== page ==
Cinder Well – No Summer
Amelia Baker is the Irish singer with “the lonesome touch” known as Cinder Well. Having grown up in California that didn’t dismiss any of the old-world brilliance in her vocalese. She has a slow-burning charm in her tone. She can obviously sing an old traditional folk song or could simply write a new one and make it sound over a hundred years old.
She’s blessed with this intensity that was found in the late Sandy Denny, in the richness of June Tabor, & in the more modern Christine Collister & Linda Thompson.
The title track “No Summer,” is spare & has no dynamics except for the richness in her pleading tone. The thickness in the melody comes from the durable strength of the lyric & melody. Amelia plays guitar, organ & fiddle. She’s joined only by Marit Schmidt (viola, vocals) & Mae Kessler (violin, vocals).
“Our Lady’s,” – based on an abandoned mental asylum that operated between 1856 & 2002 is the basis for this well-constructed & arranged tale. It has an urgency & power despite being performed stripped of any bombastic instrumentation. The ancestral approach is all that’s needed. The rush of tradition punctuates but never clutters. The musicianship is haunting & reminiscent of the power that is found as well in Joni Mitchell’s telling of “The Magdalene Laundries.” Which is equally compelling.
What’s impressive is how a song exceeding 7 minutes & with spare instruments can indeed hold one’s interest in such a moving manner. No showboating – just clear storytelling married to transformative notes & Amelia’s urgent vocals that never waver. They grip an ear & remain persistent.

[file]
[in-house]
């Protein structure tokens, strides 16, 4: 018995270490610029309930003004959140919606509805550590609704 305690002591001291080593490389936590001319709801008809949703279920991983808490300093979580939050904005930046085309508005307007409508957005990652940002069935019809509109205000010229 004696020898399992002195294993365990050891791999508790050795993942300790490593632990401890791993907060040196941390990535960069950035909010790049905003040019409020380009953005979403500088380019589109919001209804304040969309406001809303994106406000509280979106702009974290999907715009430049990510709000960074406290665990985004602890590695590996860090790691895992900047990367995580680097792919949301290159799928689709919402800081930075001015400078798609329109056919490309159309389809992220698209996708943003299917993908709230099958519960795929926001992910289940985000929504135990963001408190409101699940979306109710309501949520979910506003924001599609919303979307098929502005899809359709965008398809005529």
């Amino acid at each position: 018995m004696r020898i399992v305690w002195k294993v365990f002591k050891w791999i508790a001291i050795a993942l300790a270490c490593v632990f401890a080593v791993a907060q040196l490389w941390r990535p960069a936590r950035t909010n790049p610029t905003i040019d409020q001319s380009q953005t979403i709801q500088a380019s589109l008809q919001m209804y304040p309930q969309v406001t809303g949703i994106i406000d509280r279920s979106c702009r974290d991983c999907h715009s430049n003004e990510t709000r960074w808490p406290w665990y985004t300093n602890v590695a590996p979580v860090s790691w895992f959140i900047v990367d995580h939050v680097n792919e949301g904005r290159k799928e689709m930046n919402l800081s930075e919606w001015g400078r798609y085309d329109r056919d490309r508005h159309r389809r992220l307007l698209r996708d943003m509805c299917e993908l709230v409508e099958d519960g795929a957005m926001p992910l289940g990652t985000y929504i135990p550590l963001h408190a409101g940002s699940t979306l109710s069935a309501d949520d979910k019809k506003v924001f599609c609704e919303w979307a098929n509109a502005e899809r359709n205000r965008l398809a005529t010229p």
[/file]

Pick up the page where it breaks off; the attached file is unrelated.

While I like “Fallen,” I don’t think it showcases Amelia in her best light. Perhaps she reaches for high notes that aren’t her brightest & as she reaches, she loses some spirit. This doesn’t diminish the song – “Fallen,” is a good strong song with a wall of strings. Maybe Amelia needs to start the song on notes a bit lower that won’t stretch her ability later. I can’t help but think she’s straining when she doesn’t have to. She doesn’t have the timbre to maintain that kind of projection. But I still think she does an admirable job on a notable song.
9-tracks are featured on the tri-fold 38-minute CD No Summer (drops July 24 – Free Dirt Records) & includes lyrics.
On “The Cuckoo,” an old Jean Ritchie nugget shows the absorbing color of Amelia’s voice to its fullest. This is a beauty. Amelia goes deep & sexy – and is just loaded with vintage wine, baked apples, woodsmoke & an air of simpler times. I have no doubt in another era Amelia could’ve found a seat with a band like Fairport Convention. She wears traditional melodies like a velvet cape & hood. Amelia straddles the traditions of Irish folk music & Appalachian styles effectively.
Produced by Amelia Baker (Cinder Well) & available here: https://cinderwellmusic.com/